How long must we endure this re-cycled garbage by the Christians who call themselves messianic Jews?
- CLAIM: The Rabbis read Isaiah 52 and 54 in the Haftorah but they purposely skip Isaiah 53 because it would show that Jesus is the Messiah.
Why, among all the Haftorahs read during the whole year, Isaiah 53 is not included, is one of the issues that comes up from time to time. Some actually make the claim that the Rabbis ‘skipped’ it on purpose by reading Isaiah 52 and then jumping to Isaiah 54. All of this is just based on a weak knowledge of the reasons for Jewish customs and a deep-seated hatred for Judaism and the Rabbis. The answer to this question is easily found when one looks into the history, purpose and application of the custom with regards to the Haftorah.
Why do we read the Haftorah? The Rabbis teach us that at one time an occupying king made a decree that the Jewish people could not publicly read from the Torah scroll. In order that the people should not forget about the readings from the Torah, a reading from the prophets was instituted. This selection of the prophets mentioned something related to the weekly Torah portion that was to be read. From this everyone could know what the portion was, and the main subject of it. When the decree was rescinded, this custom remained.
This custom is attested from the ancient times. Two ancient Midrashim, Pesikta D’Rav Kahana, and Pesikta Rabbosei D’Rav Kahana have a number of ‘sermons’ for these Haftorahs. In fact in the New Testament book of Acts we read: “After the reading of the Law (Torah) and the Prophets…” This is understood as referring to this customary reading. We see that the Haftorah was a well-known custom even in those days.
If we look at all the Haftorahs read over a full year they only represent a very small portion of the books of the prophets. We find that Isaiah 9:5-6, an important Christian messianic text, is included as one of the Haftorahs. Likewise, since we read all of the Torah portions, with none of it skipped, including Christian proof texts, it would seem absurd to claim that just this was excluded.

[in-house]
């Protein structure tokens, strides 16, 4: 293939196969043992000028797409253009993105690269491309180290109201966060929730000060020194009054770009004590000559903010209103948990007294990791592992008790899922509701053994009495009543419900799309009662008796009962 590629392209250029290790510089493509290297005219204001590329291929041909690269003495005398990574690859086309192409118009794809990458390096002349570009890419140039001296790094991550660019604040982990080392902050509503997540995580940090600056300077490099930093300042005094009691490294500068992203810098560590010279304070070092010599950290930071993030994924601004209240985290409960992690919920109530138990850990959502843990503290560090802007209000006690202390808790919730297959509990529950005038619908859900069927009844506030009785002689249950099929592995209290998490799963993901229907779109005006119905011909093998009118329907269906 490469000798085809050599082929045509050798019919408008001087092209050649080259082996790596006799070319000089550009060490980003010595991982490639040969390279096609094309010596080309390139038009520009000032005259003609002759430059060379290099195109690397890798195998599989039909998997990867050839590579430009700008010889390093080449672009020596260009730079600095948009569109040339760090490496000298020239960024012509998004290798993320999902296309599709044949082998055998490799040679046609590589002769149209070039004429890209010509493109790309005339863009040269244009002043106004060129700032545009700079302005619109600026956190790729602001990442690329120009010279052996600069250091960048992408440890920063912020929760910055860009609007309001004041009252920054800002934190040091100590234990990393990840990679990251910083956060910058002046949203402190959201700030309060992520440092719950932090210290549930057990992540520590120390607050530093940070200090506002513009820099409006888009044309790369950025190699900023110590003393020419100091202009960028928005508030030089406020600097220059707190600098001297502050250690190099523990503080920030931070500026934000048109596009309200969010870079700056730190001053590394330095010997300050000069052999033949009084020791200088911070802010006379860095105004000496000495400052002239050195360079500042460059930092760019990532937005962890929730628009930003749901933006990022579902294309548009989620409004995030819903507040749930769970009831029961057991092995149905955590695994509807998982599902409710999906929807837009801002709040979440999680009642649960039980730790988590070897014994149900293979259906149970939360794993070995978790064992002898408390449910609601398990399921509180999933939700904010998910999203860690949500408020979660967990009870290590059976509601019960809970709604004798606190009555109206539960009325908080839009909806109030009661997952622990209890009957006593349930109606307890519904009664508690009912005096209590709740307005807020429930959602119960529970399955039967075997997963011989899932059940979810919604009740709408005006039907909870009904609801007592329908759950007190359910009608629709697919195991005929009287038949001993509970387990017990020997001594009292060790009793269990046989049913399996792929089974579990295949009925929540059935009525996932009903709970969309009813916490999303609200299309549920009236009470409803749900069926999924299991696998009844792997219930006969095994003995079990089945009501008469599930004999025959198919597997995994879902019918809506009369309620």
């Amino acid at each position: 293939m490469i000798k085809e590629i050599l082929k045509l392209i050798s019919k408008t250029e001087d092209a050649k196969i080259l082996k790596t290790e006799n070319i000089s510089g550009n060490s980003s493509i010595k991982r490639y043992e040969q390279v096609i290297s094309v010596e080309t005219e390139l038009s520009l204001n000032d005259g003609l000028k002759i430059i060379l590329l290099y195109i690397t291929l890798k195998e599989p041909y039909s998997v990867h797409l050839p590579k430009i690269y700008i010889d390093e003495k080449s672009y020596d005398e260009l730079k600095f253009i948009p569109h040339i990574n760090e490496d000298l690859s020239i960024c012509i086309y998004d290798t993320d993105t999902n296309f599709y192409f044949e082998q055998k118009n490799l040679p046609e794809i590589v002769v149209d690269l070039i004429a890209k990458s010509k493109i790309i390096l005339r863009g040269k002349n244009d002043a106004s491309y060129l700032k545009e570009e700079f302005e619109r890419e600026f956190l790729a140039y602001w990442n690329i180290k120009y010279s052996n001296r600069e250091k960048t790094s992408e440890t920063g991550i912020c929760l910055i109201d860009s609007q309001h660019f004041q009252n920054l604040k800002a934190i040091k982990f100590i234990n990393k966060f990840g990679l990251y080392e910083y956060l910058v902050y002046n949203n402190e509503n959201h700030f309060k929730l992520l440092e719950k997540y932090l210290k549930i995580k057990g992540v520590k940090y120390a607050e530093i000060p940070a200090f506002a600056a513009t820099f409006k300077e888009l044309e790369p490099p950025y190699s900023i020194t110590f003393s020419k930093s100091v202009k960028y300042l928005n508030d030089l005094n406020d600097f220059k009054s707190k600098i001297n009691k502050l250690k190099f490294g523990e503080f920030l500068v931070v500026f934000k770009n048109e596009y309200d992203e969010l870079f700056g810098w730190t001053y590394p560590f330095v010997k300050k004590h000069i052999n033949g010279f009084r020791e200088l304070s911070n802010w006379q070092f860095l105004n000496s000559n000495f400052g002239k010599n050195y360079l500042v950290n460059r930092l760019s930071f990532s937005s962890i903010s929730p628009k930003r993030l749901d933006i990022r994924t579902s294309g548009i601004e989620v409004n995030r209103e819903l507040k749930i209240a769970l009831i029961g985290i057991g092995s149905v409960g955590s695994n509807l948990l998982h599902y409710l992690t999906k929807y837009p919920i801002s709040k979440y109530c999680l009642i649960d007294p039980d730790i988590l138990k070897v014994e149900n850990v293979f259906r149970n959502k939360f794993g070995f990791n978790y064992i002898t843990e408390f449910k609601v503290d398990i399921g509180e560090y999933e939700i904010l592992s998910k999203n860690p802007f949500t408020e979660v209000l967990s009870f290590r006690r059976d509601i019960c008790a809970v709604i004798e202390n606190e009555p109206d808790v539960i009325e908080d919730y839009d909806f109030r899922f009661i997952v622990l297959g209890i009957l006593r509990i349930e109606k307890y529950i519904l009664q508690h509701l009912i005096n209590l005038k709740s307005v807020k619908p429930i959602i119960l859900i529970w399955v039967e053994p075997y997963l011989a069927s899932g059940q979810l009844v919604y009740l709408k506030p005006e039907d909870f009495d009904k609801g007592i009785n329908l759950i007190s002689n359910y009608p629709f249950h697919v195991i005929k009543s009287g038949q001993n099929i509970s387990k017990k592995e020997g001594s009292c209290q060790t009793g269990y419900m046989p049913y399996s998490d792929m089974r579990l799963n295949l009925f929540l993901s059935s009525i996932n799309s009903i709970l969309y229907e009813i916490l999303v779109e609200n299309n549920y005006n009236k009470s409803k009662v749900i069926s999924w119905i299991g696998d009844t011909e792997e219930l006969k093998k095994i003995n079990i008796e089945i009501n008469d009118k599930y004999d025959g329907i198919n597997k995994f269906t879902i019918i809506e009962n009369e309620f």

To understand the issue better we need to look into what texts from the prophets were selected. The Haftorahs are divided into 3 groups. The first part, the majority of the Haftorahs, are those that are associated with the weekly Torah readings. If we look at the first 5 readings we see:
Bereishis – Isaiah 42:5-43:10. Bereishis deals with the creation of the world, and this Haftorah starts off with the words: ‘Thus says, the G-d, HaShem Creator of Heaven…’
Noach – Isaiah 54:1-55:5. Noach talks about Noah and the flood, and verse 54:9 mentions the ‘waters of Noach.’
Lech Lecha – Isaiah 40:27-41:16. This talks about Avraham his wars with the kings and other events. The Rabbis found a hint at this in 41:2-3.
VaYeira – 2 Kings 4:1-37. Here we learn of the promise and the birth of Yitzchok and the Haftorah talks about the prophet Elisha and how he promised that someone would give birth to a son.
Chayah Sarah – 1 Kings 1:1-31. This talks about the aging and death of Avraham, and the Haftorah talks of the same with regards to King David.
And so it continues for all of the weeks except those special ones, which I will shortly explain. However since none of the weekly readings deals with the subject of Isaiah 53 in any manner, we cannot say that it has been excluded, as there is no reason to include it.
The second part, are those Haftorahs that are read on the Shabbos of a one of the Jewish festivals, or one of the ‘special’ Shabboses. Here are a few examples: